The Joker (comic book)

From Wikipedia, the free encyclopedia
Jump to navigation Jump to search
Joker
Cover of The Joker #1 (May–June 1975). Art by Dick Giordano
Publication information
Publisher DC Comics
Schedule Bi-monthly
Format Ongoing series
Publication date May 1975-October 1976
No. of issues 9
Main character(s) The Joker
Creative team
Created by Bob Kane
Bill Finger
Written by Elliot S. Maggin, Dennis O'Neil, Martin Pasko
Penciller(s) Ernie Chan, José Luis García-López, Irv Novick
Inker(s) Tex Blaisdell, Vince Colletta, José Luis García-López, Dick Giordano, Frank McLaughlin

The Joker is a comic book series published by DC Comics starring the supervillain the Joker. It ran nine issues from May–June 1975 to September–October 1976.

Publication history

Dennis O'Neil, who wrote the first issue of the series, recounted that "I stopped by Julie [Schwartz, Batman editor]'s office, and he said, 'We're going to do a Joker book.' I know that alarms went off, I could sense the problems that such a thing would entail ... but it was a job."[1] The series was launched in May 1975 by O'Neil and artist Irv Novick.[2] In order to have him work as a protagonist, writers on the series toned down the Joker's insanity and to adhere to the Comics Code Authority, each issue would end with the Joker being apprehended, only to escape at the beginning of the next issue (the sole exception was issue #4, where the Joker was killed in the end, only to return in the next issue as if nothing had happened and with no explanation as to how he survived). Batman did not appear in the series, and the Joker was forbidden to murder anyone in the pages of his own magazine.[1]

Issues

When a villain named Senor Alvarez breaks Batman's enemy Two-Face out of Arkham Asylum and insults the Joker as being "not a superior criminal", the Joker breaks out of Arkham and decides to get revenge and prove he is a "superior" criminal.[3]

  • No. 2, July–August 1975 - "The Sad Saga of Willy the Weeper!"

The Joker teams up with a villain called Willy the Weeper, who has a habit of crying when he tries to commit a crime and laughing when he sees others cry, to help him steal platinum after Willy the Weeper breaks him out.[4]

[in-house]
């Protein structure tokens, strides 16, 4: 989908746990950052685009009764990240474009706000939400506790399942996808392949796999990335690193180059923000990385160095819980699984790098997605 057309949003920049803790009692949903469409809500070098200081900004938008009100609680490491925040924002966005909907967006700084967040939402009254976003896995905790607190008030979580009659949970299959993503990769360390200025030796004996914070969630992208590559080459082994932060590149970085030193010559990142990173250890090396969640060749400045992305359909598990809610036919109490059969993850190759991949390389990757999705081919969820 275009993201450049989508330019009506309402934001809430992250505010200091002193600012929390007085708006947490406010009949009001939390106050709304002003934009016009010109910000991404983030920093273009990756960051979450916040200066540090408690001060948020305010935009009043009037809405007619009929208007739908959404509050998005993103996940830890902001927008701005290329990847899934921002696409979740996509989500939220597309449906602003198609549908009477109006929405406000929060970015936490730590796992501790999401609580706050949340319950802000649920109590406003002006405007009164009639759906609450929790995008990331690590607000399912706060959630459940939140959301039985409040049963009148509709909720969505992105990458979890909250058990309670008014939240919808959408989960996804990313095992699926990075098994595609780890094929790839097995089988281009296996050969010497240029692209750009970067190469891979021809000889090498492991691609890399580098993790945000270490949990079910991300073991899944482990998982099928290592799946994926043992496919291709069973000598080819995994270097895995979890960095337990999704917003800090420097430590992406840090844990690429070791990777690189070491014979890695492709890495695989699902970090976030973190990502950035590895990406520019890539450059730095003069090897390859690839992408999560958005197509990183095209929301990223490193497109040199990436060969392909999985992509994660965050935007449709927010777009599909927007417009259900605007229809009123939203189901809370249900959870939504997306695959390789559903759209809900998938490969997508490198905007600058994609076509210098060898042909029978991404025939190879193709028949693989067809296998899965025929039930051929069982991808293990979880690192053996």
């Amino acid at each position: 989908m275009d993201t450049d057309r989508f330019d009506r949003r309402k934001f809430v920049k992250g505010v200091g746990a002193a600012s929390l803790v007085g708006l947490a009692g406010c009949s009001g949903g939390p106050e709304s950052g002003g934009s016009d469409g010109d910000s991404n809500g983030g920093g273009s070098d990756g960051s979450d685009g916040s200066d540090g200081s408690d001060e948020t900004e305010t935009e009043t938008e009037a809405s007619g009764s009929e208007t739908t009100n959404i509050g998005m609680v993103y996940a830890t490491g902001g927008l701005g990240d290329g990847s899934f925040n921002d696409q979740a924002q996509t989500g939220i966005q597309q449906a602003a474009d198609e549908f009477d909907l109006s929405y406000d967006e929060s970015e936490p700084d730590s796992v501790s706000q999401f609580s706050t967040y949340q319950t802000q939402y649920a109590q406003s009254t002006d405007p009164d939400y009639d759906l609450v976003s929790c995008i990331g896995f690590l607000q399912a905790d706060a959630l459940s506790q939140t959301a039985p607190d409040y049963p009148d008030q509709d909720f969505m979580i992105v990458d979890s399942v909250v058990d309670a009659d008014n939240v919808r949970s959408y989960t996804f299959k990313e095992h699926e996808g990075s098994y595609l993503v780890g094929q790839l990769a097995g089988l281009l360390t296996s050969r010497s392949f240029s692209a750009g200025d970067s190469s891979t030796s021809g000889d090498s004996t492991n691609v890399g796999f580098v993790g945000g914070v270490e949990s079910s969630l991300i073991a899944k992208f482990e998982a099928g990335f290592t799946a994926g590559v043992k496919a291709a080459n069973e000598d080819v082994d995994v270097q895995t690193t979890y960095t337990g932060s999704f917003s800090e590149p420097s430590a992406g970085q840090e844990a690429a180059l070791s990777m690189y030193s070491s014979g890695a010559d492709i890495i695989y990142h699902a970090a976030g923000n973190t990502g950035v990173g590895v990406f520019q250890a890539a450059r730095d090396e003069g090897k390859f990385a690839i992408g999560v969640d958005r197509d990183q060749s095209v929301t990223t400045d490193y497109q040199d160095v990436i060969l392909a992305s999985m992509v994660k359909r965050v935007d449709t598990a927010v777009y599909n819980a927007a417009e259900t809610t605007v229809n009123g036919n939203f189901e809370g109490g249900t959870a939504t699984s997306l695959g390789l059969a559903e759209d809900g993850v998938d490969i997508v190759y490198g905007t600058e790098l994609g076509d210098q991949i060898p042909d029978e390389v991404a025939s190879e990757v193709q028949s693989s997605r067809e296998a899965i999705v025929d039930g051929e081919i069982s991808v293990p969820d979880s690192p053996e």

• No. 3, September–October 1975 - "The Last Ha Ha"

After a battle with the Joker, the Creeper gets amnesia and is persuaded by the Joker that he is the Joker's ally.[5]

  • No. 4, November–December 1975 - "A Gold Star for the Joker"

The Joker falls in love with DC hero Green Arrow's girlfriend Dinah Laurel Lance and gives her a choice: marry the Joker or die![6]

  • No. 5, January–February 1976 - "The Joker Goes 'Wilde'!"

The Joker competes with Justice League foes the Royal Flush Gang for four valuable paintings done by the late artist Thaddeus Wilde.[7]

  • No. 6, March–April 1976 - "Sherlock Stalks the Joker!"

When the Joker hits an actor playing the famous detective Sherlock Holmes on his head with a pipe, the actor believes he is Holmes and that the Joker is Holmes' archenemy Professor Moriarty. "Holmes" "stalks" the Joker with the help of a stagehand (who used to be a sailor who worked on the docks) named "Dock" Watson.[8]

  • No. 7, May–June 1976 - "Luthor -- You're Driving Me Sane!"

An experiment of Superman villain Lex Luthor's goes awry (thanks to the Joker's interference) and gives the Joker Luthor's genius and Luthor the Joker's insanity.[9]

  • No. 8, July–August 1976 - "The Scarecrow's Fearsome Face-Off!"

When the Joker steals some "fear-gas" from S.T.A.R. Labs, he ends up competing with fellow Batman villain the Scarecrow to see whose "fear-based" weapon is the best. The Joker wins.[10]

  • No. 9, September–October 1976 - "The Cat and the Clown!"

The Joker and Batman's "frenemy" Catwoman end up competing for a movie actor's trained feline sidekick. Catwoman's victory leads to a two-way rivalry ...[11]